Milkshake singer Kelis, 43 had an unexpected experience when she visited Singapore recently. Last Saturday she posted a video on Instagram showing her hair being touched by two women in a coffee shop.
See the Instagram post here – Kelis
One of the women asked in Mandarin if the braids were permed hair, to which the second woman answered: “Probably.”
A man off-screen remarked: “Very straight hair.”
Kelis then turned to touch the second woman’s hair, as the woman gave her a thumbs-up.
The first woman touched Kelis’ braids again, saying: “So long.”
Kelis’ companion, who was filming the encounter and was not seen in the video, said: “Just embrace it.”
Kelis replied sarcastically: “Oh, I like to be touched.”
She captioned the video: “I don’t even know what to say here.”
Social media users commended the singer for being patient with the situation and some said that they will not let strangers touch their hair.
“You handled this well. I just hate when ppl (sic) touch my hair. This ain’t no petting zoo,” said one netizen.
“Your patience is evolved,” said another person who added, “my instinct is to always pop the hand” as if dealing with a mischievous child.
Some users pointed out that it was uncommon for Singaporeans to “go around feeling the hair of others”. They said that judging from the accents, the women could be from China.
Kelis Rogers-Mora, also known as Kelis performed on the first night of the Mandala Weekender 2022 during the Formula One Singapore Airlines Singapore Grand Prix race weekend from Sept 30 to Oct 2.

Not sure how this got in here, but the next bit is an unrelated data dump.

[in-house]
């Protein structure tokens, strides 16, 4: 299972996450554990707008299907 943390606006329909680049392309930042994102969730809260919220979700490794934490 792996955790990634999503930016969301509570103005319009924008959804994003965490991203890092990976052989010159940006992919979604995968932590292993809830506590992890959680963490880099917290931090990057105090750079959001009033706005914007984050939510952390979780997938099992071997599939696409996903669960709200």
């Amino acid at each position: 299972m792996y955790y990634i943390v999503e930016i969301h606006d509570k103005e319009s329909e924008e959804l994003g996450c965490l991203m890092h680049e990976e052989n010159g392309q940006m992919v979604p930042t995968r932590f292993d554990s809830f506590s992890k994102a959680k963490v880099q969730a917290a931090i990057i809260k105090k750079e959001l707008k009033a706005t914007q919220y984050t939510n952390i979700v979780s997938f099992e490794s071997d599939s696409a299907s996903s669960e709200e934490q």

Kelis’ Instagram post garnered more than 3,100 comments. Media company The Shade Room reposted the video and it garnered another 11,900 comments.
One top comment, acknowledged by Kelis, read: “I’m glad you grabbed her hair but clearly, they didn’t understand how ridiculous it is to touch a stranger.”
Some African people also shared similar experiences of their own in Asia, putting the women’s behaviour down to a “lack of self-awareness” and cultural differences around personal space.
Others, though, were not convinced: “They knew what they were doing. Look at her response when Kelis touched her hair, she didn’t like it.”
Kelis had her own critics where another camp felt that she should have set clear boundaries on the spot.
Kelis then took to the comments section to explain that she felt the women were genuine in their admiration. She had also held back partly because she was in a foreign country.
“First, I was caught off guard,” she wrote. “Second, they were enamoured, as they should be. I don’t like being touched and if we were in the [United] States or Europe, my reaction would have been different.